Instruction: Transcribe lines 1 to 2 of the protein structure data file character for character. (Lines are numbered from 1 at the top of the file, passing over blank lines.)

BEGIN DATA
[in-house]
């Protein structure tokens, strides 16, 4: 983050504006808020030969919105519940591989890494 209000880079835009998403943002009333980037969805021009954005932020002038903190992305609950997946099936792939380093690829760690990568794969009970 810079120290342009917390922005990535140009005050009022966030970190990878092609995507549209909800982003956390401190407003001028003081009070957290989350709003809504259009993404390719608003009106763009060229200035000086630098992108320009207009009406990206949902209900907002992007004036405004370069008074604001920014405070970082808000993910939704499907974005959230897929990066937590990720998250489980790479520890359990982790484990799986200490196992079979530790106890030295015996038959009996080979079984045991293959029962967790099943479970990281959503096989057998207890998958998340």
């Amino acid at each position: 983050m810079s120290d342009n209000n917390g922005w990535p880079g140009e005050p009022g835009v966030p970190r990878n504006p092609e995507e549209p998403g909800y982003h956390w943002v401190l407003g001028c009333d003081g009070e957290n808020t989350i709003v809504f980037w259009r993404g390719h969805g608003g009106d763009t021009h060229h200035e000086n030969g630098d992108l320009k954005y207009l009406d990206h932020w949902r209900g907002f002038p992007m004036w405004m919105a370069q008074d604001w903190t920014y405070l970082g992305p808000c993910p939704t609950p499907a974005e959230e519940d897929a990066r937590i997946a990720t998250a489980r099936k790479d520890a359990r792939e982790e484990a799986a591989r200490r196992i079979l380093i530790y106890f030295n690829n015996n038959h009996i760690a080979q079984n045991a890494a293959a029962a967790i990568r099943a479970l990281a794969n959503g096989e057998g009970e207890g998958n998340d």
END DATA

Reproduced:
[in-house]
């Protein structure tokens, strides 16, 4: 983050504006808020030969919105519940591989890494 209000880079835009998403943002009333980037969805021009954005932020002038903190992305609950997946099936792939380093690829760690990568794969009970 810079120290342009917390922005990535140009005050009022966030970190990878092609995507549209909800982003956390401190407003001028003081009070957290989350709003809504259009993404390719608003009106763009060229200035000086630098992108320009207009009406990206949902209900907002992007004036405004370069008074604001920014405070970082808000993910939704499907974005959230897929990066937590990720998250489980790479520890359990982790484990799986200490196992079979530790106890030295015996038959009996080979079984045991293959029962967790099943479970990281959503096989057998207890998958998340």